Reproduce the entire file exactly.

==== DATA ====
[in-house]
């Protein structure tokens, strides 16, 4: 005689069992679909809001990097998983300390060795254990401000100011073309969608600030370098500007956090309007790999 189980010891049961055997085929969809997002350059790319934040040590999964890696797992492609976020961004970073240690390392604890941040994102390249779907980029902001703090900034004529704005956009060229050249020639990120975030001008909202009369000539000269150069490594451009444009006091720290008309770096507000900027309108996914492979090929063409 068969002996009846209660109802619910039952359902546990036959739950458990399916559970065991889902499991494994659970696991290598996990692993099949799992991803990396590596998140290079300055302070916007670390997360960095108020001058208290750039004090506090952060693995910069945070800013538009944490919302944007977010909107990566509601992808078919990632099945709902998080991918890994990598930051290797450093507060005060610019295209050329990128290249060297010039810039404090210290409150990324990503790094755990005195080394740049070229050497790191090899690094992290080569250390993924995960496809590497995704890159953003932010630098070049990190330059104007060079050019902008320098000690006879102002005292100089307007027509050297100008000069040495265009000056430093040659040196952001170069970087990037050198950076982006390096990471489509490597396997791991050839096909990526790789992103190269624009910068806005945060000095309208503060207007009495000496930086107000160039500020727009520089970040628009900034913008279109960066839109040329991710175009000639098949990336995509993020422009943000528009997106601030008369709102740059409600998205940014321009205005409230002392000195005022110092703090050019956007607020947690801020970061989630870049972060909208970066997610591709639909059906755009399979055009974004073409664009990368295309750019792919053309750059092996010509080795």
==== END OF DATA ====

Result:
[in-house]
């Protein structure tokens, strides 16, 4: 005689069992679909809001990097998983300390060795254990401000100011073309969608600030370098500007956090309007790999 189980010891049961055997085929969809997002350059790319934040040590999964890696797992492609976020961004970073240690390392604890941040994102390249779907980029902001703090900034004529704005956009060229050249020639990120975030001008909202009369000539000269150069490594451009444009006091720290008309770096507000900027309108996914492979090929063409 068969002996009846209660109802619910039952359902546990036959739950458990399916559970065991889902499991494994659970696991290598996990692993099949799992991803990396590596998140290079300055302070916007670390997360960095108020001058208290750039004090506090952060693995910069945070800013538009944490919302944007977010909107990566509601992808078919990632099945709902998080991918890994990598930051290797450093507060005060610019295209050329990128290249060297010039810039404090210290409150990324990503790094755990005195080394740049070229050497790191090899690094992290080569250390993924995960496809590497995704890159953003932010630098070049990190330059104007060079050019902008320098000690006879102002005292100089307007027509050297100008000069040495265009000056430093040659040196952001170069970087990037050198950076982006390096990471489509490597396997791991050839096909990526790789992103190269624009910068806005945060000095309208503060207007009495000496930086107000160039500020727009520089970040628009900034913008279109960066839109040329991710175009000639098949990336995509993020422009943000528009997106601030008369709102740059409600998205940014321009205005409230002392000195005022110092703090050019956007607020947690801020970061989630870049972060909208970066997610591709639909059906755009399979055009974004073409664009990368295309750019792919053309750059092996010509080795």